The Brandenburg Gate is one of Berlin’s most important monuments as well as being a symbol of the city. Napoleon was so impressed with it that when he conquered Berlin he had it shipped in crates to Paris. It was returned and restored as the impressive entry point to Berlin.
The Soviet War Memorial Tiergarten is one of several war memorials in Berlin, capital city of Germany, erected by the Soviet Union to commemorate its war dead. I didn’t know that of the 50 million people killed in World War II, approximately half were Soviet citizens. Or that the final battle on the European front of the war, the Battle of Berlin, was the Russians vs. the Germans and that the Americans and British were still a long way away from Berlin.
So, if you know a little about that battle, you’ll know that the Germans defended their capital ferociously, and that about 22,000 Red Army soldiers were killed just in the final push to take the city. More than 80,000 Red Army soldiers were killed all together in the final battles of the last month of the war. Seven thousand of those Soviet soldiers are buried in this expansive, somber site.
I heard that Germany’s parliament building, or Reichstag, is a must-see attraction in Berlin. Unfortunately we didn’t go inside but it’s a reason to go back. Not only is it a beautiful building that ties the old with the new but it has a wonderful motto, “To the German People,” it’s symbolic of German democracy.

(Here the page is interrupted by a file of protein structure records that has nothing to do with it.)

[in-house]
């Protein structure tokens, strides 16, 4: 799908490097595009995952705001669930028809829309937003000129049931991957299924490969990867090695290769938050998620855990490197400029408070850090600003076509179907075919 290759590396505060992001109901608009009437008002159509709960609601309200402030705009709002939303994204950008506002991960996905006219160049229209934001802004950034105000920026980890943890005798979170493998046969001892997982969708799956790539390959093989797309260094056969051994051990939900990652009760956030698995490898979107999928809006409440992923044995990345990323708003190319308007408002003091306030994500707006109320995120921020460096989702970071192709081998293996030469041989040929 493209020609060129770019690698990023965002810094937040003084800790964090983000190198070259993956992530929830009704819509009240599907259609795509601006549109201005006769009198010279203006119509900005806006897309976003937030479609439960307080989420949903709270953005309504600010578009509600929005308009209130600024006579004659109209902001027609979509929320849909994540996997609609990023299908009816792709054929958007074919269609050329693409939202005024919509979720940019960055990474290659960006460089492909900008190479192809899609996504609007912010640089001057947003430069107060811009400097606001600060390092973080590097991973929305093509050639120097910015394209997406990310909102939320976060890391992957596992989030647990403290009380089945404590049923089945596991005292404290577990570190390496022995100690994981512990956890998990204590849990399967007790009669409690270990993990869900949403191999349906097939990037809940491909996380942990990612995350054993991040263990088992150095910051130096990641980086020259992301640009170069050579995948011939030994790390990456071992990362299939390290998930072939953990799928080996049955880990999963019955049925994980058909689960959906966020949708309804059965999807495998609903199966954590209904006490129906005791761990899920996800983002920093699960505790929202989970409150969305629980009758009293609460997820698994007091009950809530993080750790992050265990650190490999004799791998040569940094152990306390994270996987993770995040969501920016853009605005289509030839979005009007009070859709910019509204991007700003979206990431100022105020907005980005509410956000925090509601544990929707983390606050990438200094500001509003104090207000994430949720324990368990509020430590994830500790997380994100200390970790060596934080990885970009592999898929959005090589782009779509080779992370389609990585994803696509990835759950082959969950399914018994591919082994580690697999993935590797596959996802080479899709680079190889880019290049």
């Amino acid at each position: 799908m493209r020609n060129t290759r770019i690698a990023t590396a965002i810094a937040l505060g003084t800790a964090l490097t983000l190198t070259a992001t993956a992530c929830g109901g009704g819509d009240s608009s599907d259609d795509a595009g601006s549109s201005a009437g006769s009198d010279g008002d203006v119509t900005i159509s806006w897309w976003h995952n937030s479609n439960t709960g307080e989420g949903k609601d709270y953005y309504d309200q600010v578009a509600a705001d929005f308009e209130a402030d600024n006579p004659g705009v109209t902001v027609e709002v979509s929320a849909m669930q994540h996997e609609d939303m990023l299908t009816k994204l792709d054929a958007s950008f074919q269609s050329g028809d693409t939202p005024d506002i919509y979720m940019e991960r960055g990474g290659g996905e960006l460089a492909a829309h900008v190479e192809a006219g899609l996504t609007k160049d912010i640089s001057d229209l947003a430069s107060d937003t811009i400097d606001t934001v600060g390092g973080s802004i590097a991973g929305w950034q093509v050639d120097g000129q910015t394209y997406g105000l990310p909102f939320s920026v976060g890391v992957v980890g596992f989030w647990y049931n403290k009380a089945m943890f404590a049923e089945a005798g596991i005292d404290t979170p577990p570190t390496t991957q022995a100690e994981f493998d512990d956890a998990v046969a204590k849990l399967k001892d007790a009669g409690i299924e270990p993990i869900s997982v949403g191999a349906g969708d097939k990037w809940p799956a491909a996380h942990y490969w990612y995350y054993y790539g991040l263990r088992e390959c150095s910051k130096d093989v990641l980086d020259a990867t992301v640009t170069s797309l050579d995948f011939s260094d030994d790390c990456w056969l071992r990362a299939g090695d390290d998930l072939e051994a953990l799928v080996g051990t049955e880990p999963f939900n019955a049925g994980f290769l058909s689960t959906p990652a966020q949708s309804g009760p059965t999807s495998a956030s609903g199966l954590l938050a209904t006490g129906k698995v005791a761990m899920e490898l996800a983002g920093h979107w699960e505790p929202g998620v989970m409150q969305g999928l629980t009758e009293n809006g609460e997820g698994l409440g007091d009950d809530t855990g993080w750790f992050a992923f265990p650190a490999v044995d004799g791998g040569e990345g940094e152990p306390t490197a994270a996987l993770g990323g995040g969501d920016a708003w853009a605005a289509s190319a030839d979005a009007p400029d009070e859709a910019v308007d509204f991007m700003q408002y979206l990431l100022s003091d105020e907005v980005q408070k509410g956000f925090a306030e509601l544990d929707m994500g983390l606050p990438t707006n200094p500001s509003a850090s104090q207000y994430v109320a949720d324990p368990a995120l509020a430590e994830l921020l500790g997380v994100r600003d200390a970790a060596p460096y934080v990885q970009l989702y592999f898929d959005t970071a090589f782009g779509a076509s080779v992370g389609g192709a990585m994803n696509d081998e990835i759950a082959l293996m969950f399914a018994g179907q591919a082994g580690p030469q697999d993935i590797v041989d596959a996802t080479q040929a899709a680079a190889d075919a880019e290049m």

The Berlin Cathedral is a Protestant church. Built from 1894 to 1905 by order of German Emperor William I. It was built in a style similar to the high-renaissance baroque architecture of St. Peter’s Cathedral in Rome.
Below the cathedral there is over ninety sarcophagi and tombs are on display including those of the Prussian Kings.
We had to drive by Checkpoint Charlie. It really is just for tourist. In 1961, the East German government constructed a wall along its borders to restrict the flow of East Germans. Several checkpoints were erected. Checkpoint Charlie was the most well-known of the three because it was the only checkpoint through which diplomatic personnel, American military and non-German visitors could pass into East Berlin. Sgt. Harper and his Soviet counterpart on the other side have become as synonymous with the checkpoint as anything else in Cold War lore. But Harper wasn’t exactly the stereotypical Cold Warrior. He was a U.S. Army tuba player with the 298th Army Band in Berlin from 89-94 and never pulled guard duty at the checkpoint.
My favorite sight in Berlin was the Kaiser Wilheim Memorial Church. The original church was severely damaged in World War II. Rather than remove the ruins to make room for a new church, they were preserved and incorporated into the design of the building that replaced it. You wander through the church with bombed out walls and stairs that go nowhere. It also has beautiful mosaics. Berlin has a lot to offer and it’s definitely a city I would like to return to.